Look at this diagram.

What does it mean?  First, the assumption we just made of an unchanging international price is reflected in the horizontal foreign supply schedule.  Whether we buy one foreign made tuba or 500, foreign suppliers will always ask $200 per tuba.  (Monaco is to the world tuba market as I am to the Seattle espresso market: if I double my espresso intake, the price of espresso will not rise.)

Second, there are also domestic tuba producers, who show up as a domestic supply schedule.  What this curve says is the higher the price that domestic tuba makers can get, the larger the quantity they will be willing to supply.  We usually base this, in micro, on the assumption that producers face rising per-unit costs of making goods.  As drawn, the first tuba costs $101 to make, the second $102, the third $103, and the hundredth $200. If domestic producers made 101 tubas, the 101st tuba would cost them $201 to manufacture.  So if the price they can get is only $200 per tuba, they will make only 100 tubas, not 101 tubas.  (Remember that we assume prefect competition in this simple micro model, in which individual suppliers take the price they observe in the market as given and react accordingly.)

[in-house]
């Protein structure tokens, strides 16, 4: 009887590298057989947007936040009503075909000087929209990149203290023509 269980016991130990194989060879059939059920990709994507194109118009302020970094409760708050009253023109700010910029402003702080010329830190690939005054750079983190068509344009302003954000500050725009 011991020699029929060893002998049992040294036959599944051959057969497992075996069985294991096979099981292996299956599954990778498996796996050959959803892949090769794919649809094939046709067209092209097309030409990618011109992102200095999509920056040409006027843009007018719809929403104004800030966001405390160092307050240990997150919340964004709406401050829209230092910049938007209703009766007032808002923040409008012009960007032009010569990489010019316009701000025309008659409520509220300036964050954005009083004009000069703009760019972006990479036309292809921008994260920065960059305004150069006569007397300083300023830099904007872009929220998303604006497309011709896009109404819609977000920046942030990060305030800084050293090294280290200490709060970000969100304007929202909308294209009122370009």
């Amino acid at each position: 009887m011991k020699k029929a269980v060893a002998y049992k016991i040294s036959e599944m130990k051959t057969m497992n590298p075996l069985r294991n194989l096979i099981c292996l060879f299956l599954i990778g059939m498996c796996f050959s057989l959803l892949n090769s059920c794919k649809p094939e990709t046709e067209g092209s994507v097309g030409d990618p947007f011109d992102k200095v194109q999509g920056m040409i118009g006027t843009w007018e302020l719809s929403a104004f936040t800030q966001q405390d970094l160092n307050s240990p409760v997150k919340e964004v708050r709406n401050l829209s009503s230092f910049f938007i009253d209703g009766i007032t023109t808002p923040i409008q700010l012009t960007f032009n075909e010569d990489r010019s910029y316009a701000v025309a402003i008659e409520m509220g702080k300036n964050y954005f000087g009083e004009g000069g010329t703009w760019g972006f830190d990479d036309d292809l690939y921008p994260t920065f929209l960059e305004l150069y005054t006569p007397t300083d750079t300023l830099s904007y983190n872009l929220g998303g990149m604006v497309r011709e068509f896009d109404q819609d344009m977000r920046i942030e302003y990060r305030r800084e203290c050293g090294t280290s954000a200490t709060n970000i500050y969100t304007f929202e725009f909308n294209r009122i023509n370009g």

Finally, we have a demand schedule, the thick line which represents the quantity of tubas that consumers in Monaco will buy at each different price.  (Review the market model: Why do consumers buy larger amounts of tubas at lower prices? If there were no foreign tubas permitted, what would be the quantity of tubas produced and sold in Monaco?  At what price?  Why?)

If there are no restrictions whatever on tuba imports, what happens?  Well, it’s pretty clear that there will be imports, and that the market price will be $200.  Look at the demand schedule.  Buyers have no reason to pay more than $200, because they can always get an imported tuba for $200.  Domestic producers have no reason to sell for less than $200.  In these conditions domestic suppliers will make 100 tubas, domestic consumers will buy 400, and imports of 300 will make up the difference between domestic demand and domestic supply.

Be sure you can see this before moving on.  Think about why domestic producers, foreign producers, and domestic consumers behave as they do.

Now let us suppose that the Monagesque Tuba Maker’s Society bribes enough politicians to have a $50 tariff imposed on each imported tuba.  This means that while the international price remains $200, the price that consumers within Monaco face for an imported tuba now rises to $250.  What will the new domestic price be?  The new domestic quantities demanded and supplied?  How much will imports be?